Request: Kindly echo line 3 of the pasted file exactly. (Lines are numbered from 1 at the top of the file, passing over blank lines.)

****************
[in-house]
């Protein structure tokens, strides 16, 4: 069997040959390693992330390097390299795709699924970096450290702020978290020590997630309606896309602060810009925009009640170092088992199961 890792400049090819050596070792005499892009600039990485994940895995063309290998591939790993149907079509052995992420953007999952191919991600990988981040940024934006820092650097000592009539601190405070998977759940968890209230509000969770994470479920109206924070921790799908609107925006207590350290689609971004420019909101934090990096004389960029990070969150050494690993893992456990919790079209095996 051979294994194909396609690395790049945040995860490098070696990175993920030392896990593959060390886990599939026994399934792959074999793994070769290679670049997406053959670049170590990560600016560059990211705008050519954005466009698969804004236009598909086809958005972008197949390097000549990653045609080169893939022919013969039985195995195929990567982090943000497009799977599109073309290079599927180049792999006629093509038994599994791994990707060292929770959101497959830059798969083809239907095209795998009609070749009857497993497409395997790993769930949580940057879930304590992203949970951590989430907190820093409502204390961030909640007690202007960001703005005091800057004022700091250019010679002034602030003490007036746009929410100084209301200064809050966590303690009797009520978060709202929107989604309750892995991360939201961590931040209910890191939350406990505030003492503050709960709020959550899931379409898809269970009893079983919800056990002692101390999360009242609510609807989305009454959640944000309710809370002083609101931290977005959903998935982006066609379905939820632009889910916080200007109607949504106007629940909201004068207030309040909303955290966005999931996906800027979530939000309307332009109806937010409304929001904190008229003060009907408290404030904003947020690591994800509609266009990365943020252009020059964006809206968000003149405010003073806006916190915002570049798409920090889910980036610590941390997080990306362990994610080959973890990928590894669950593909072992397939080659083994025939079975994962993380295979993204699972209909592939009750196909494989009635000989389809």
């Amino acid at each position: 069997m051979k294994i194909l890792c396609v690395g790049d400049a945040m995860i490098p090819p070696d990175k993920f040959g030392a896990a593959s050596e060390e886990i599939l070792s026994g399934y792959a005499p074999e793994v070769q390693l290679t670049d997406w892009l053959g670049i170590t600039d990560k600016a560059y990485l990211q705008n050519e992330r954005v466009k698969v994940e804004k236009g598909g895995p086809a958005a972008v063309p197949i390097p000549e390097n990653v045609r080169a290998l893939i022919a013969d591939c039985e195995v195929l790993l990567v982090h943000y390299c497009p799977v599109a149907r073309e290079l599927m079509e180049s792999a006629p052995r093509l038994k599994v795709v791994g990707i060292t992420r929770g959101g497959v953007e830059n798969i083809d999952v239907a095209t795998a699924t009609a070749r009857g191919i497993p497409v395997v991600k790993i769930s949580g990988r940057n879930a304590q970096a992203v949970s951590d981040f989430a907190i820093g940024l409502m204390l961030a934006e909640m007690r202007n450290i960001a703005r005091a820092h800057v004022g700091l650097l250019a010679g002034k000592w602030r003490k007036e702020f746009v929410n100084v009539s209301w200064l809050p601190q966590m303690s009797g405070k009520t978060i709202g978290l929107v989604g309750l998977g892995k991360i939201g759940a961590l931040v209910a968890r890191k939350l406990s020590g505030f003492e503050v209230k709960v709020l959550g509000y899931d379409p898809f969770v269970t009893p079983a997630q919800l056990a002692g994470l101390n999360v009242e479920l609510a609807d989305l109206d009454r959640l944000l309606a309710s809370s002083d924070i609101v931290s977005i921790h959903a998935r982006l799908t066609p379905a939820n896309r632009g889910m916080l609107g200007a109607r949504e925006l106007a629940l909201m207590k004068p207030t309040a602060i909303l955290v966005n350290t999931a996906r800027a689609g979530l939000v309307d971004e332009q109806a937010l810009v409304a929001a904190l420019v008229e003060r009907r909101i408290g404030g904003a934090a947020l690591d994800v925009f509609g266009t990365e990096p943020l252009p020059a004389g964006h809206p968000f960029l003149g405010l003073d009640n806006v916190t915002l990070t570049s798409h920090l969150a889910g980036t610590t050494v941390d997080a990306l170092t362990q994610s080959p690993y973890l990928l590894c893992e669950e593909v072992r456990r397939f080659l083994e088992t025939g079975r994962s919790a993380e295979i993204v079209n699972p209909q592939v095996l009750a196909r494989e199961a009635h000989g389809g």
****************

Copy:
């Amino acid at each position: 069997m051979k294994i194909l890792c396609v690395g790049d400049a945040m995860i490098p090819p070696d990175k993920f040959g030392a896990a593959s050596e060390e886990i599939l070792s026994g399934y792959a005499p074999e793994v070769q390693l290679t670049d997406w892009l053959g670049i170590t600039d990560k600016a560059y990485l990211q705008n050519e992330r954005v466009k698969v994940e804004k236009g598909g895995p086809a958005a972008v063309p197949i390097p000549e390097n990653v045609r080169a290998l893939i022919a013969d591939c039985e195995v195929l790993l990567v982090h943000y390299c497009p799977v599109a149907r073309e290079l599927m079509e180049s792999a006629p052995r093509l038994k599994v795709v791994g990707i060292t992420r929770g959101g497959v953007e830059n798969i083809d999952v239907a095209t795998a699924t009609a070749r009857g191919i497993p497409v395997v991600k790993i769930s949580g990988r940057n879930a304590q970096a992203v949970s951590d981040f989430a907190i820093g940024l409502m204390l961030a934006e909640m007690r202007n450290i960001a703005r005091a820092h800057v004022g700091l650097l250019a010679g002034k000592w602030r003490k007036e702020f746009v929410n100084v009539s209301w200064l809050p601190q966590m303690s009797g405070k009520t978060i709202g978290l929107v989604g309750l998977g892995k991360i939201g759940a961590l931040v209910a968890r890191k939350l406990s020590g505030f003492e503050v209230k709960v709020l959550g509000y899931d379409p898809f969770v269970t009893p079983a997630q919800l056990a002692g994470l101390n999360v009242e479920l609510a609807d989305l109206d009454r959640l944000l309606a309710s809370s002083d924070i609101v931290s977005i921790h959903a998935r982006l799908t066609p379905a939820n896309r632009g889910m916080l609107g200007a109607r949504e925006l106007a629940l909201m207590k004068p207030t309040a602060i909303l955290v966005n350290t999931a996906r800027a689609g979530l939000v309307d971004e332009q109806a937010l810009v409304a929001a904190l420019v008229e003060r009907r909101i408290g404030g904003a934090a947020l690591d994800v925009f509609g266009t990365e990096p943020l252009p020059a004389g964006h809206p968000f960029l003149g405010l003073d009640n806006v916190t915002l990070t570049s798409h920090l969150a889910g980036t610590t050494v941390d997080a990306l170092t362990q994610s080959p690993y973890l990928l590894c893992e669950e593909v072992r456990r397939f080659l083994e088992t025939g079975r994962s919790a993380e295979i993204v079209n699972p209909q592939v095996l009750a196909r494989e199961a009635h000989g389809g």